When public officials are convicted of corruption in Hawaii, they may lose their jobs and their reputations but there is something they can almost always count on. 

Their pensions. 

Unlike many other states, Hawaii has no legal mechanism to claw back lifetime payments and other benefits from people who abuse their positions of power. 

That includes people like former Honolulu Police Chief Louis Kealoha who was convicted of two felonies this year related to his use of police officers to frame his wife’s uncle. The disgraced top cop is likely to keep receiving an estimated $150,000 per year in pension checks plus health care for life – even if he ends up in prison. His sentencing is scheduled for March

“It’s really not right that somebody can commit a felony — a job-related felony — and still walk away with the complete pension,” said state Sen. Breene Harimoto, who has sponsored legislation on this issue. “There needs to be some punishment there.” 

Former HPD Chief Louis Kealoha arrives with Katherine Kealoha to District Court.

Former Honolulu police chief Louis Kealoha may lose his $250,000 severance package but will receive pension payments for life. The state pension program said it could not comment on whether his wife, former deputy prosecutor Katherine Kealoha also has a pension.

Cory Lum/Civil Beat

At least 25 states agree. From California to New Jersey, states have passed laws allowing government agencies to revoke the pensions of those found guilty of felonies committed on the job, according to a review by Governing magazine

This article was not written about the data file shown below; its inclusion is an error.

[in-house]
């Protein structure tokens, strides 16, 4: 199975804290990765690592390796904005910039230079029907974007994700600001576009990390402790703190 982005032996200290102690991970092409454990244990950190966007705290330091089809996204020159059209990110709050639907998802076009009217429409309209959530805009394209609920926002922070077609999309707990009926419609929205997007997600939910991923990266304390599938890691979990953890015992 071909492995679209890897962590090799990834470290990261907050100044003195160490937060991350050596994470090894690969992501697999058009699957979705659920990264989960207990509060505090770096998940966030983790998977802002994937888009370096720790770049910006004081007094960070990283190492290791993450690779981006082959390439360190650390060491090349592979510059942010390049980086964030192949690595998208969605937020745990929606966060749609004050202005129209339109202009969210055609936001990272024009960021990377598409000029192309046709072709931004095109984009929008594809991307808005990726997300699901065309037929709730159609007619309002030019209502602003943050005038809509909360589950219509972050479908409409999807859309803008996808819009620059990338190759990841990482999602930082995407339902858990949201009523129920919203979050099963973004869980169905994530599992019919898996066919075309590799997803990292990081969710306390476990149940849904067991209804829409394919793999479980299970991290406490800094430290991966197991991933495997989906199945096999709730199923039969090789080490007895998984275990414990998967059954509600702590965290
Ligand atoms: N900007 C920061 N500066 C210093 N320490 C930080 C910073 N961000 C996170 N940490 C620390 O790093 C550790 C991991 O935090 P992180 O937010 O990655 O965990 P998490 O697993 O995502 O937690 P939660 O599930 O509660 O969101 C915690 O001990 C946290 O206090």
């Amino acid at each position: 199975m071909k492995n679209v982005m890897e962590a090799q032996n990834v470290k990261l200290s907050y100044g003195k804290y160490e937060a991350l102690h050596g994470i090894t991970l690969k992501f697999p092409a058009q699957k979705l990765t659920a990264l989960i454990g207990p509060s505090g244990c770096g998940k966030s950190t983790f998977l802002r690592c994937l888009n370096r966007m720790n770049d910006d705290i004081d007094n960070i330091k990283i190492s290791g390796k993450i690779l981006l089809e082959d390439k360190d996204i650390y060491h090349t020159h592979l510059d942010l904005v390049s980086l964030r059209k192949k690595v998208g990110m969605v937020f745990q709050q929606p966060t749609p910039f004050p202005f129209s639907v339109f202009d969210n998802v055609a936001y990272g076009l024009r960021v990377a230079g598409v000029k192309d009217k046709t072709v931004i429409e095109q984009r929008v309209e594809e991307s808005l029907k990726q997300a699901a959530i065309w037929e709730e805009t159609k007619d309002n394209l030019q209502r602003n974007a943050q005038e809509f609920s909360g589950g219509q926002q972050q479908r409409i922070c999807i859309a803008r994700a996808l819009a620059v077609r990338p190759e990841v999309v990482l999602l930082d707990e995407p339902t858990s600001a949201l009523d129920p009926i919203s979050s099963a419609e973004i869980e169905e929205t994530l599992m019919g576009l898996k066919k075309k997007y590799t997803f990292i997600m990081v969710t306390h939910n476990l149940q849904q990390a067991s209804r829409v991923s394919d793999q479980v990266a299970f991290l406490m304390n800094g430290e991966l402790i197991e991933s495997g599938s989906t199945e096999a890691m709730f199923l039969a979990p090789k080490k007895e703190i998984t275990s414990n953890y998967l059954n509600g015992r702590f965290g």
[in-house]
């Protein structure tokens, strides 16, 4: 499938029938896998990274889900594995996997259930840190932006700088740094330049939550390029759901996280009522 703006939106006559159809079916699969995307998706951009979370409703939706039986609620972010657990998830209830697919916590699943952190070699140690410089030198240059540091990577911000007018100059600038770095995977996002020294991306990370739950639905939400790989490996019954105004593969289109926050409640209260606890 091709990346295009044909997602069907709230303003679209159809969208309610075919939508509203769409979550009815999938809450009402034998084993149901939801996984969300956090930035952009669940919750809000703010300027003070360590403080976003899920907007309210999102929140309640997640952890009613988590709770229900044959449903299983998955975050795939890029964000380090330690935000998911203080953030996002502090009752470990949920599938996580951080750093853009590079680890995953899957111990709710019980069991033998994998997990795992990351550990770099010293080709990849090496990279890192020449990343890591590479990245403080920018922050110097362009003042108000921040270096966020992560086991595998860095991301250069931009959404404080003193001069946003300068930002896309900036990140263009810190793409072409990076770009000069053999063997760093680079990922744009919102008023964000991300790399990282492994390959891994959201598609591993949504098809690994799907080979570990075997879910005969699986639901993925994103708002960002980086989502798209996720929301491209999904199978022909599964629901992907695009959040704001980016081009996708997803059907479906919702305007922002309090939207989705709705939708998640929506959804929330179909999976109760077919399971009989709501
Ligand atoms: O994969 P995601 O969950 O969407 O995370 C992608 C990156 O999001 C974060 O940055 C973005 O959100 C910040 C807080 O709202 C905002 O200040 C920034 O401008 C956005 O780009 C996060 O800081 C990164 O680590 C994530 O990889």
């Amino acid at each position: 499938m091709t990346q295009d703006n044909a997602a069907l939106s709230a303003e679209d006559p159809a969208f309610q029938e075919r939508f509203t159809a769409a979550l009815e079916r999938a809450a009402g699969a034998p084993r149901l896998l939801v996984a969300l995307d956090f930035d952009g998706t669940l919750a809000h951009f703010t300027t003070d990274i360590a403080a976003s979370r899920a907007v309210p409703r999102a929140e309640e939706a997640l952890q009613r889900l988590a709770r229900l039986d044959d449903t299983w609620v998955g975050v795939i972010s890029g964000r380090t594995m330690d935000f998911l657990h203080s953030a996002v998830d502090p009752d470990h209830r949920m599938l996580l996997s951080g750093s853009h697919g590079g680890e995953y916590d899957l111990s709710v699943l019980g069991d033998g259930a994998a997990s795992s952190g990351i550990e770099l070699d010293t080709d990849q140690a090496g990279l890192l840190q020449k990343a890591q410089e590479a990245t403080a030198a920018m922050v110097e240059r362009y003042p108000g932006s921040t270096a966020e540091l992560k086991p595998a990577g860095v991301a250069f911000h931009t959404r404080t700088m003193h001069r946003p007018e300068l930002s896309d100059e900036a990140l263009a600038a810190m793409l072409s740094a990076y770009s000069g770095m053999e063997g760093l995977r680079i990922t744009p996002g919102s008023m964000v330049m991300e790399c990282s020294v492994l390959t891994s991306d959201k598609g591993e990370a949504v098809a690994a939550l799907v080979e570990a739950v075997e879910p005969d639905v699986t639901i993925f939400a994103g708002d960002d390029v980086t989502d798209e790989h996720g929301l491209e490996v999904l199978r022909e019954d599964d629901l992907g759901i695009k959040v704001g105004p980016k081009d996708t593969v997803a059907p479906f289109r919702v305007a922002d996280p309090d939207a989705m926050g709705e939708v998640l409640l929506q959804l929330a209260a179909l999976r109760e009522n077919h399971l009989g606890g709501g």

In Florida, pensions of public employees can be revoked for any felony conviction involving a “breach of public trust.” In Michigan, pensions can be withheld after felony convictions related to official duties. They can even be used to pay for the cost of incarceration.

Pennsylvania just toughened its pension forfeiture law this year. It allows the yanking of pensions from not only offenders of job-related felonies but also workers convicted of any offense punishable by more than five years in prison. 

“It’s frustrating when we know someone has committed a serious crime, but we still have to pay them a pension using taxpayer money,” Pennsylvania Gov. Tom Wolf said in a statement to PennLive. “That’s just not fair to honest, hardworking Pennsylvanians.”

It’s an argument Hawaii has yet to embrace.

Year after year, pension forfeiture bills have been introduced at the state Capitol. Many were never even discussed, dying in committee. Others got some consideration but didn’t make it over the finish lineOne proposal introduced this year by House Speaker Scott Saiki, House Bill 1264, passed in the House but died in the Senate

Sen. Karl Rhoads, who chairs the Senate Judiciary Committee, said with 3,000 bills considered every year, committee leaders have to choose their priorities.

“I don’t really know what the problem is,” Rhoads said. “There are a bunch of bills where I don’t quite understand why we don’t pass them.”

Public Pressure May Help

Back in 2003, Gov. Linda Lingle was pushing for a benefits claw-back measure. Saiki, then House majority leader, told the Honolulu Star-Bulletin that her proposal was rejected for constitutional reasons.

At the time, the newpaper’s editorial board said legislators were protecting corrupt public officials and suggested opponents were “lapdogs of Hawaii’s powerful public employee unions.”